Scores

Final

(12) BYU 75

(21-9, 10-4 MW)

(5) Syracuse 80

(22-7, 11-5 Big East)

    3:00 PM ET, March 18, 2004

    Pepsi Center, Denver, Colorado

    1 2 T
    #12BYU 42 3375
    #5SYR 42 3880

    McNamara drains nine 3s for career-high 43

    DENVER (AP) -- Gerry McNamara added to his reputation as a clutch shooter -- especially in the NCAA tournament.

    McNamara hit nine 3-pointers and had 43 points, helping the defending national champions hold off pesky Brigham Young 80-75 Thursday in the first round.

    Dick Vitale's Tourney Take
    Vitale
    Sophomore guard Gerry McNamara was clearly the player of the day. He put on an offensive clinic in the first round when forward Hakim Warrick was in trouble with three early fouls. Warrick came through in the second half with 16 points, but it was McNamara who was clutch with key shots and big free throws to win. Give BYU credit for inside toughness, but it wasn't enough to defeat the defending national champions. Now Syracuse will meet Maryland for only the third NCAA tourney meeting between the past two national champions. The first two were in 1962 (Ohio State-Cincinnati) and 1995 (North Carolina-Arkansas).
    More on Thursday's Games

    He made six 3-pointers in last year's championship game against Kansas and was even better in this one, finishing 9-for-13 for the third-highest total in NCAA tournament history.

    "Gerry had as good a performance as I've ever seen in college basketball," said coach Jim Boeheim, who tied Denny Crum for 18th all-time with his 675th win.

    "Gerry was just in another world today. I don't think you'll see the likes of that kind of game too many times ever."

    Syracuse (22-7) shot 53 percent and got 20 points from Hakim Warrick but couldn't breathe easy against 12th-seeded BYU until McNamara hit three free throws in four attempts in the final 16 seconds.

    The Orangemen, the fifth seed in the Phoenix Regional, advanced to face Maryland in the second round Saturday in a matchup of the last two national champions.

    They can thank McNamara, who made his first six 3-pointers and added three more in six attempts in the second.

    "Right from the beginning, from that first shot I took, it felt good," said McNamara, who is 15-for-23 from 3-point range in his last two NCAA tournament games. "So when you have it, you have to roll with it. You have to keep throwing it up there."

    BYU (21-9) got off to a strong start from the perimeter and had plenty of help inside from Rafael Araujo -- 24 points and 12 rebounds -- but still couldn't get past the first round for the fourth straight time. The Cougars haven't won an NCAA tournament game since beating Southern Methodist in the first round in 1993.

    "In the two or three times that I have been here, this was the best effort that I've received from a group of young men," BYU coach Steve Cleveland said. "They were ready to play, and it just didn't go our way tonight."

    Syracuse just scraped by Manhattan in the first round en route to last year's national title and was in a fight from the start in this one.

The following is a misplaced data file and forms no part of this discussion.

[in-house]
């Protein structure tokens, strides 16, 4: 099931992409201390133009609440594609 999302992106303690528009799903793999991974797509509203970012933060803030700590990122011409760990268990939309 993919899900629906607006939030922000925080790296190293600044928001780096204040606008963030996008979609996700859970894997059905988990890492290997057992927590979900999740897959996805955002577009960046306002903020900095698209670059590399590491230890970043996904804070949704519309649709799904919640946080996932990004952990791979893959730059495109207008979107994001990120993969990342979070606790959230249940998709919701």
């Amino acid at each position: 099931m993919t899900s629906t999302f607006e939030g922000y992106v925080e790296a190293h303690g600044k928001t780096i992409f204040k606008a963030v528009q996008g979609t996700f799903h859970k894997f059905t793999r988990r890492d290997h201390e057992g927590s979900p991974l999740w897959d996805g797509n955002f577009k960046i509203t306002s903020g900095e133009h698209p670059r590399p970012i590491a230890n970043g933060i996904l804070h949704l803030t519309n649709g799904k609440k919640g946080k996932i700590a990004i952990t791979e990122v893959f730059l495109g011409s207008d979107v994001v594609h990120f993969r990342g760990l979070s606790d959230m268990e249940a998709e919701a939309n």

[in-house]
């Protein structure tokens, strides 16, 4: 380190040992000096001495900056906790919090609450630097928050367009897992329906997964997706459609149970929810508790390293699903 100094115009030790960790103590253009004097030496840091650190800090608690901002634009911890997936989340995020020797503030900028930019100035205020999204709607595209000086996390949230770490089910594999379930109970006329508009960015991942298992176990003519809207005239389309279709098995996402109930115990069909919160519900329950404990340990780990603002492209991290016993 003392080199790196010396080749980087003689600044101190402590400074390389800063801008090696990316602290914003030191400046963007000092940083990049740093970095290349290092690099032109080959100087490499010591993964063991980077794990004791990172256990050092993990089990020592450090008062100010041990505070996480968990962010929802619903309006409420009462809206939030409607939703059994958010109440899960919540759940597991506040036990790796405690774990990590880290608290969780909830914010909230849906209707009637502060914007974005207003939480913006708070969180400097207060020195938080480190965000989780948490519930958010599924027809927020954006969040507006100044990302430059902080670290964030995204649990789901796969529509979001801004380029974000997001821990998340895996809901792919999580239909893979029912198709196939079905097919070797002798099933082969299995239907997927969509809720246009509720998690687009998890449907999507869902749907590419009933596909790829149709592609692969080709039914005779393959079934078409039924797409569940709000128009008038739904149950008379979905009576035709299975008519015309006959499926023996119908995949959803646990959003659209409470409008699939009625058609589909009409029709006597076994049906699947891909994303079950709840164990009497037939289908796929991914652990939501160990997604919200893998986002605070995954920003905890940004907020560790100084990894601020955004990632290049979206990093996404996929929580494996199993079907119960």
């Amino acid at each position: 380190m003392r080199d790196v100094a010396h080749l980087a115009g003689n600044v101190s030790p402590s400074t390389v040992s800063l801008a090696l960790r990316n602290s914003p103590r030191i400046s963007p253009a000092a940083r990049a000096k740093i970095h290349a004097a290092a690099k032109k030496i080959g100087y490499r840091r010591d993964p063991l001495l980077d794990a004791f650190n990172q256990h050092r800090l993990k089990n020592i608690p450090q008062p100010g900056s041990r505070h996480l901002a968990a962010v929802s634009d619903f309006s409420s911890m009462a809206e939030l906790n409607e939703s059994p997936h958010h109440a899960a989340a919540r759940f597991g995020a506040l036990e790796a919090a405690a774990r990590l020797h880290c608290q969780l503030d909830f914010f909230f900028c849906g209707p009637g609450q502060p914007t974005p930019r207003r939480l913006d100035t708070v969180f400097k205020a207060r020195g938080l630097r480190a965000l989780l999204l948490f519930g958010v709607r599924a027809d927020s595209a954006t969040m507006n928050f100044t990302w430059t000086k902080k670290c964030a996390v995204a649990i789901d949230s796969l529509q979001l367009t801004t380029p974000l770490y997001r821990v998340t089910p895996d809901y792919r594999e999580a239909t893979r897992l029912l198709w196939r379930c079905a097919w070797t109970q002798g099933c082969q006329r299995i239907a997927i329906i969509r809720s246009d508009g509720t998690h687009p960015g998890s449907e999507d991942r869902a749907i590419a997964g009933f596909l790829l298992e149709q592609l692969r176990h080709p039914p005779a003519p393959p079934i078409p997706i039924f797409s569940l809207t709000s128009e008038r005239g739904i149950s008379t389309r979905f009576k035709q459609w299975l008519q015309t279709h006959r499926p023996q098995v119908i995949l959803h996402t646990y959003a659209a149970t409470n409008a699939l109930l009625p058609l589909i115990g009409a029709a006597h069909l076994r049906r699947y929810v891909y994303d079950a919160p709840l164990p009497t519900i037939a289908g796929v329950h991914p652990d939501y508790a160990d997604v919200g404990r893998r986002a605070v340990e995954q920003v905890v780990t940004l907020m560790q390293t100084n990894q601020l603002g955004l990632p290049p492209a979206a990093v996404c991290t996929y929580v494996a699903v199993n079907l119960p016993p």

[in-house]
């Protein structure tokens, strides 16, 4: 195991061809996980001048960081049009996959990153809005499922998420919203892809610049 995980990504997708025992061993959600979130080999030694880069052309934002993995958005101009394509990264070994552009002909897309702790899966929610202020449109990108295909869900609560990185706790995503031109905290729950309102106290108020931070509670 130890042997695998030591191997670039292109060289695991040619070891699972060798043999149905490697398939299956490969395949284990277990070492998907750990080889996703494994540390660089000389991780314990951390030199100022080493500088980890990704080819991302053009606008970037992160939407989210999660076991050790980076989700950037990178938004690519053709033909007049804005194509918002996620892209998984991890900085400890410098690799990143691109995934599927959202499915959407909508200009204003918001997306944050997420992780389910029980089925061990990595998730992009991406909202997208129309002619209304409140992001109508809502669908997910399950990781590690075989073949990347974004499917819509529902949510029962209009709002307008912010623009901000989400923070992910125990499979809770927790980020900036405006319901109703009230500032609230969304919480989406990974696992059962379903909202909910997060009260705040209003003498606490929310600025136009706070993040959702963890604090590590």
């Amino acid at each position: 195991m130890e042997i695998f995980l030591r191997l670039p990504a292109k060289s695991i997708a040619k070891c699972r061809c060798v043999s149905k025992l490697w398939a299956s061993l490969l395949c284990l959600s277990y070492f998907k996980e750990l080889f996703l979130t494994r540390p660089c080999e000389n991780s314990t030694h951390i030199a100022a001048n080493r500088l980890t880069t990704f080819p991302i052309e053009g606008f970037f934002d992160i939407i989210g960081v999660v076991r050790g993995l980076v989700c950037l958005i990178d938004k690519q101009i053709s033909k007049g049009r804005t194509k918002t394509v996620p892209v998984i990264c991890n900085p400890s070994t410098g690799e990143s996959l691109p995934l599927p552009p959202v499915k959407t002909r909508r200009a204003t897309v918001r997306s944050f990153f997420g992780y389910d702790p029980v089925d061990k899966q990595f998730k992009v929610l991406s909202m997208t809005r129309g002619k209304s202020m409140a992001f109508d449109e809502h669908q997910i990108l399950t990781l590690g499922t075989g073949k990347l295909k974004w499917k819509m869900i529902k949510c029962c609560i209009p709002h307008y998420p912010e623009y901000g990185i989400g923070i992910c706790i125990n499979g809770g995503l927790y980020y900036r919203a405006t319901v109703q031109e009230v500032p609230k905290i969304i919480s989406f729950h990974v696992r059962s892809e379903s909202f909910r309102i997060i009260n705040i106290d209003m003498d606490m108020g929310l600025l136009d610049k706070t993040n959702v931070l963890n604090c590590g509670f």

BYU's good perimeter shooting early forced Syracuse to abandon its vaunted 2-3 zone late in the first half and Araujo had his way against man coverage. But the Cougars couldn't come up with the big shot when they needed it.

    BYU had four chances to tie it in the final two minutes, but Araujo followed two offensive rebounds with an ill-advised 3-pointer with just over a minute left, and Mark Bigelow missed a wide-open 3-pointer with 20 seconds left.

    "To let it slip away and then get down and come back and have a shot to win the game and come up short makes it really tough," Bigelow said.

    The teams set a torrid scoring pace from the start, combining to hit 11 of 12 shots in the opening five minutes.

    Warrick got Syracuse started with a tomahawk dunk on a spin move, and the Orangemen didn't miss until Demetris Nichols' runner in the lane caromed off the backboard at 15:09 on their sixth shot.

    Syracuse collapsed in on Araujo early, opening up the perimeter for BYU's shooters. The Cougars took advantage, hitting 5-of-6 from 3-point range -- three by Mike Hall -- in the first 3:37.

    When BYU finally did get it to Araujo, the bruising Brazilian muscled his way through a double team for a three-point play that put the Cougars up 18-15.

    "He is definitely one of the top big men we've played this year," Warrick said. "He's got a great touch outside and good footwork and he's really strong."

    McNamara and BYU's Luiz Lemes took over from there.

    McNamara hit a 3-pointer that tied it at 18-all, then Lemes dropped one in from the wing. McNamara hit another from the same spot, followed by consecutive 3s by Lemes that put BYU up 29-21.

    McNamara had an answer -- of course -- dropping in a 25-footer with a hand in his face.

    And he wasn't through.

    Warrick had to sit the final 7:01 after picking up his third foul, but McNamara added two more 3-pointers to help Syracuse tie it at 42-all by halftime after trailing by as many as 11.

    McNamara also hit five free throws after being fouled on 3-point attempts to finish the half with 28 points -- four short of his career best.

    "Really, if he didn't shoot that well, we'd probably be up 20 at the first half," Bigelow said.

    Copyright by STATS LLC and The Associated Press

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